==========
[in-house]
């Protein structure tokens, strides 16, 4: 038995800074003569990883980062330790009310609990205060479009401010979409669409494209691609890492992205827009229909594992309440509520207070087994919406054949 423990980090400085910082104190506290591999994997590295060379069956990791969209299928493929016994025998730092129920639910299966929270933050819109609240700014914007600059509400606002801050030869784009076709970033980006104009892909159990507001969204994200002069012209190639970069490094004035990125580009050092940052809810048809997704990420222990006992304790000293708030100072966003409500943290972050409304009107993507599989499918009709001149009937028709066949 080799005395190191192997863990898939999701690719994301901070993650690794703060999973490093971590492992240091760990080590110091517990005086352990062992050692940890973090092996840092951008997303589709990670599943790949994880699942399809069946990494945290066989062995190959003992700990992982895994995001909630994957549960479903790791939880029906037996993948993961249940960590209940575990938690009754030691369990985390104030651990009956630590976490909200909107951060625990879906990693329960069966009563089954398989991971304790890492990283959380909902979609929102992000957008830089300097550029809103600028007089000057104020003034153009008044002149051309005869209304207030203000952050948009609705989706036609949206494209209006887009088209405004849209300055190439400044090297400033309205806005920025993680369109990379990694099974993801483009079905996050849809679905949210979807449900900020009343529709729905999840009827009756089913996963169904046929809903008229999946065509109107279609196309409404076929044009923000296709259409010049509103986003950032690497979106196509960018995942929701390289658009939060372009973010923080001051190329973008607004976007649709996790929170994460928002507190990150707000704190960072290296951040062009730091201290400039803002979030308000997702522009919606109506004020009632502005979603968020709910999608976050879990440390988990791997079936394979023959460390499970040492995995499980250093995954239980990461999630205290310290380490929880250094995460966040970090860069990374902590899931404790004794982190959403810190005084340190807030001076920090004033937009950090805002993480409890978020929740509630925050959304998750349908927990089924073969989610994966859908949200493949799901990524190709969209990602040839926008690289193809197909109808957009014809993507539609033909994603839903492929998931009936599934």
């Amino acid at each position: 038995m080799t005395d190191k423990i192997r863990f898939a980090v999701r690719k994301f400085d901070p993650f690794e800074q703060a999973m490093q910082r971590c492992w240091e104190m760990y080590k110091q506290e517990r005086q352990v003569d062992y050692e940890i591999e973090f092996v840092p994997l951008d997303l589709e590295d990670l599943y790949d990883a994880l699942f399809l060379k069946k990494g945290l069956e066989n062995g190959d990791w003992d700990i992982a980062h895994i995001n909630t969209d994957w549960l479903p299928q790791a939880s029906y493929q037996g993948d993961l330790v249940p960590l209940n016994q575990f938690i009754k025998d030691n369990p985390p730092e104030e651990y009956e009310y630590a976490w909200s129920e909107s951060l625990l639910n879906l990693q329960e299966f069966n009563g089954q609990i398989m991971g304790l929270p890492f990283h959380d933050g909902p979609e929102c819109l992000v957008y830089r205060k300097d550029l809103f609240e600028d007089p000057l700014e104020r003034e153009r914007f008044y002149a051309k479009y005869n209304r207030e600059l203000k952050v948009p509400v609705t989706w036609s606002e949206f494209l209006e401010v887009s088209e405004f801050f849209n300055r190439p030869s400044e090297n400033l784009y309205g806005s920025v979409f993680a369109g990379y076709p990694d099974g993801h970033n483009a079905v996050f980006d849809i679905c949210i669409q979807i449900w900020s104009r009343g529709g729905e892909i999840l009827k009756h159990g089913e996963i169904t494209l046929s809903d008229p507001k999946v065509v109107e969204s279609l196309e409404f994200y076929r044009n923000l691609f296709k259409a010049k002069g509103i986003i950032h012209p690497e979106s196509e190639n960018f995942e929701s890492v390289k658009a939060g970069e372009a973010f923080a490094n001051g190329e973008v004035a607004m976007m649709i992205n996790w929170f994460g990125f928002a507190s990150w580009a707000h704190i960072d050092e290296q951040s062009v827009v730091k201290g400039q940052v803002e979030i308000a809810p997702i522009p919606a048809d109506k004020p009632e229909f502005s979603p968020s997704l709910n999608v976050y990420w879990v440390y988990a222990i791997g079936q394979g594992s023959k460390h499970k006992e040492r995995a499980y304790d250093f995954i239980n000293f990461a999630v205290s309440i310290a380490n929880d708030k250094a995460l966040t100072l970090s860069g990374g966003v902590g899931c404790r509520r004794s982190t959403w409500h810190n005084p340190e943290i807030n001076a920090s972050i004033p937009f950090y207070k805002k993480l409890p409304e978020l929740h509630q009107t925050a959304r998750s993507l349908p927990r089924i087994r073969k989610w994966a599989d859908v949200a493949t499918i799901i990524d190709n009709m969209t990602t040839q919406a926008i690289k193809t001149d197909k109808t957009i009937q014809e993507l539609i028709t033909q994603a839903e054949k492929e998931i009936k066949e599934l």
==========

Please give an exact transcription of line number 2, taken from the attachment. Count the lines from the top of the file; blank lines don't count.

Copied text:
């Protein structure tokens, strides 16, 4: 038995800074003569990883980062330790009310609990205060479009401010979409669409494209691609890492992205827009229909594992309440509520207070087994919406054949 423990980090400085910082104190506290591999994997590295060379069956990791969209299928493929016994025998730092129920639910299966929270933050819109609240700014914007600059509400606002801050030869784009076709970033980006104009892909159990507001969204994200002069012209190639970069490094004035990125580009050092940052809810048809997704990420222990006992304790000293708030100072966003409500943290972050409304009107993507599989499918009709001149009937028709066949 080799005395190191192997863990898939999701690719994301901070993650690794703060999973490093971590492992240091760990080590110091517990005086352990062992050692940890973090092996840092951008997303589709990670599943790949994880699942399809069946990494945290066989062995190959003992700990992982895994995001909630994957549960479903790791939880029906037996993948993961249940960590209940575990938690009754030691369990985390104030651990009956630590976490909200909107951060625990879906990693329960069966009563089954398989991971304790890492990283959380909902979609929102992000957008830089300097550029809103600028007089000057104020003034153009008044002149051309005869209304207030203000952050948009609705989706036609949206494209209006887009088209405004849209300055190439400044090297400033309205806005920025993680369109990379990694099974993801483009079905996050849809679905949210979807449900900020009343529709729905999840009827009756089913996963169904046929809903008229999946065509109107279609196309409404076929044009923000296709259409010049509103986003950032690497979106196509960018995942929701390289658009939060372009973010923080001051190329973008607004976007649709996790929170994460928002507190990150707000704190960072290296951040062009730091201290400039803002979030308000997702522009919606109506004020009632502005979603968020709910999608976050879990440390988990791997079936394979023959460390499970040492995995499980250093995954239980990461999630205290310290380490929880250094995460966040970090860069990374902590899931404790004794982190959403810190005084340190807030001076920090004033937009950090805002993480409890978020929740509630925050959304998750349908927990089924073969989610994966859908949200493949799901990524190709969209990602040839926008690289193809197909109808957009014809993507539609033909994603839903492929998931009936599934």